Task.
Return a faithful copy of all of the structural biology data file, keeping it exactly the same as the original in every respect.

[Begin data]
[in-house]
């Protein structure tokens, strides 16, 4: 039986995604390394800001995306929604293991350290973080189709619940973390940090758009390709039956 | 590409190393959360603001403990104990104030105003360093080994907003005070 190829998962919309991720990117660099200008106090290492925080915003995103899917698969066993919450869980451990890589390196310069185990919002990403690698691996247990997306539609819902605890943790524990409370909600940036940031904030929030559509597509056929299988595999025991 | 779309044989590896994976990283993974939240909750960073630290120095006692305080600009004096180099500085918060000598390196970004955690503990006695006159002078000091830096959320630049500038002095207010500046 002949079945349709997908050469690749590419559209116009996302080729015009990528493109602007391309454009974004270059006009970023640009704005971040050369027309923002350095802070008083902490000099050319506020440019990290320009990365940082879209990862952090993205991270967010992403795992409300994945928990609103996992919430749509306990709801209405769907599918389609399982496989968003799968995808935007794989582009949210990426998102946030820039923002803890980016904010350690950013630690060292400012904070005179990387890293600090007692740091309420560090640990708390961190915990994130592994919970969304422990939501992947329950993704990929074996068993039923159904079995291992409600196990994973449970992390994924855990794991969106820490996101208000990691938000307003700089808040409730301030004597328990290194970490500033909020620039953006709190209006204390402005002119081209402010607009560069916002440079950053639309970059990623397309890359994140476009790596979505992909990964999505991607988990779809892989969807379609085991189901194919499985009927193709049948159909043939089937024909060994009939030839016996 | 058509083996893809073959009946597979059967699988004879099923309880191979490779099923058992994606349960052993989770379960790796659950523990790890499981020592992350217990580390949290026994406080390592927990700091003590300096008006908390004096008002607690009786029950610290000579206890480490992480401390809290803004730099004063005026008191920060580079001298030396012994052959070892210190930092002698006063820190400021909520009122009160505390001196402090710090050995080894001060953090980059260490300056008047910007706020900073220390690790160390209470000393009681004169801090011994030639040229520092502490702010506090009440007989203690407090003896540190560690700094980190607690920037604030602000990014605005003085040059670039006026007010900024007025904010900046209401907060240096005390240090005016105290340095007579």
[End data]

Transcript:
[in-house]
């Protein structure tokens, strides 16, 4: 039986995604390394800001995306929604293991350290973080189709619940973390940090758009390709039956 | 590409190393959360603001403990104990104030105003360093080994907003005070 190829998962919309991720990117660099200008106090290492925080915003995103899917698969066993919450869980451990890589390196310069185990919002990403690698691996247990997306539609819902605890943790524990409370909600940036940031904030929030559509597509056929299988595999025991 | 779309044989590896994976990283993974939240909750960073630290120095006692305080600009004096180099500085918060000598390196970004955690503990006695006159002078000091830096959320630049500038002095207010500046 002949079945349709997908050469690749590419559209116009996302080729015009990528493109602007391309454009974004270059006009970023640009704005971040050369027309923002350095802070008083902490000099050319506020440019990290320009990365940082879209990862952090993205991270967010992403795992409300994945928990609103996992919430749509306990709801209405769907599918389609399982496989968003799968995808935007794989582009949210990426998102946030820039923002803890980016904010350690950013630690060292400012904070005179990387890293600090007692740091309420560090640990708390961190915990994130592994919970969304422990939501992947329950993704990929074996068993039923159904079995291992409600196990994973449970992390994924855990794991969106820490996101208000990691938000307003700089808040409730301030004597328990290194970490500033909020620039953006709190209006204390402005002119081209402010607009560069916002440079950053639309970059990623397309890359994140476009790596979505992909990964999505991607988990779809892989969807379609085991189901194919499985009927193709049948159909043939089937024909060994009939030839016996 | 058509083996893809073959009946597979059967699988004879099923309880191979490779099923058992994606349960052993989770379960790796659950523990790890499981020592992350217990580390949290026994406080390592927990700091003590300096008006908390004096008002607690009786029950610290000579206890480490992480401390809290803004730099004063005026008191920060580079001298030396012994052959070892210190930092002698006063820190400021909520009122009160505390001196402090710090050995080894001060953090980059260490300056008047910007706020900073220390690790160390209470000393009681004169801090011994030639040229520092502490702010506090009440007989203690407090003896540190560690700094980190607690920037604030602000990014605005003085040059670039006026007010900024007025904010900046209401907060240096005390240090005016105290340095007579």